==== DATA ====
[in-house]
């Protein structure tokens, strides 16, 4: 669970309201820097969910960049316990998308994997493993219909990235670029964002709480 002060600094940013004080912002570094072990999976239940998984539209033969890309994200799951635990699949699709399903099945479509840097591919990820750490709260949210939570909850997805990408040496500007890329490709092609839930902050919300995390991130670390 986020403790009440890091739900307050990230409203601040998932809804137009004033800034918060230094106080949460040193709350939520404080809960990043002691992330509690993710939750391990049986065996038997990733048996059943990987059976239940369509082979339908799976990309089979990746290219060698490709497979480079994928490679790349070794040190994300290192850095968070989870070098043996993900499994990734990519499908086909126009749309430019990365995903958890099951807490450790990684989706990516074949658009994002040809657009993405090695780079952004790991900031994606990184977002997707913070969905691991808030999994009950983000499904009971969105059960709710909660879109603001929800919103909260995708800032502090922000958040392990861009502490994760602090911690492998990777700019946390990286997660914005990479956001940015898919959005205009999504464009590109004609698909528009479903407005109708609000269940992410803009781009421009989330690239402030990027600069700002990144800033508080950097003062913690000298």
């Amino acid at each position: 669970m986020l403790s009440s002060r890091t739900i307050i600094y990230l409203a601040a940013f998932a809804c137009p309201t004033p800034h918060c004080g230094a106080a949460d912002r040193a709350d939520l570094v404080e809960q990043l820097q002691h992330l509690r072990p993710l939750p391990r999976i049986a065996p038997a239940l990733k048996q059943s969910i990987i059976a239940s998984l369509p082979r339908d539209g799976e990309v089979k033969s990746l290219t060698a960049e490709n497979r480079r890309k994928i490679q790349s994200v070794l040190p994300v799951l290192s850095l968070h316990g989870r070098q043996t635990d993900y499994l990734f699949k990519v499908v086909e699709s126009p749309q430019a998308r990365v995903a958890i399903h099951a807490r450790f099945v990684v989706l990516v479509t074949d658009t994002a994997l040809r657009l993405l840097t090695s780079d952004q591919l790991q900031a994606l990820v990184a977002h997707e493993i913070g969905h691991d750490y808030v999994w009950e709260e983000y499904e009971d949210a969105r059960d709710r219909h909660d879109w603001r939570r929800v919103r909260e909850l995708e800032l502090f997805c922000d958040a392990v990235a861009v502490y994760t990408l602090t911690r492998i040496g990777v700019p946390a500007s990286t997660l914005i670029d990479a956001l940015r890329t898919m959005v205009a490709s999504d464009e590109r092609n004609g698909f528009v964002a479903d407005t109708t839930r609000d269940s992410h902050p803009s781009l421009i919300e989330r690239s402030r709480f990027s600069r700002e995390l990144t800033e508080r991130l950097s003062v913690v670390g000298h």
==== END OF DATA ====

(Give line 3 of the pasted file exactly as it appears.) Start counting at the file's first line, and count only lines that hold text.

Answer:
């Amino acid at each position: 669970m986020l403790s009440s002060r890091t739900i307050i600094y990230l409203a601040a940013f998932a809804c137009p309201t004033p800034h918060c004080g230094a106080a949460d912002r040193a709350d939520l570094v404080e809960q990043l820097q002691h992330l509690r072990p993710l939750p391990r999976i049986a065996p038997a239940l990733k048996q059943s969910i990987i059976a239940s998984l369509p082979r339908d539209g799976e990309v089979k033969s990746l290219t060698a960049e490709n497979r480079r890309k994928i490679q790349s994200v070794l040190p994300v799951l290192s850095l968070h316990g989870r070098q043996t635990d993900y499994l990734f699949k990519v499908v086909e699709s126009p749309q430019a998308r990365v995903a958890i399903h099951a807490r450790f099945v990684v989706l990516v479509t074949d658009t994002a994997l040809r657009l993405l840097t090695s780079d952004q591919l790991q900031a994606l990820v990184a977002h997707e493993i913070g969905h691991d750490y808030v999994w009950e709260e983000y499904e009971d949210a969105r059960d709710r219909h909660d879109w603001r939570r929800v919103r909260e909850l995708e800032l502090f997805c922000d958040a392990v990235a861009v502490y994760t990408l602090t911690r492998i040496g990777v700019p946390a500007s990286t997660l914005i670029d990479a956001l940015r890329t898919m959005v205009a490709s999504d464009e590109r092609n004609g698909f528009v964002a479903d407005t109708t839930r609000d269940s992410h902050p803009s781009l421009i919300e989330r690239s402030r709480f990027s600069r700002e995390l990144t800033e508080r991130l950097s003062v913690v670390g000298h």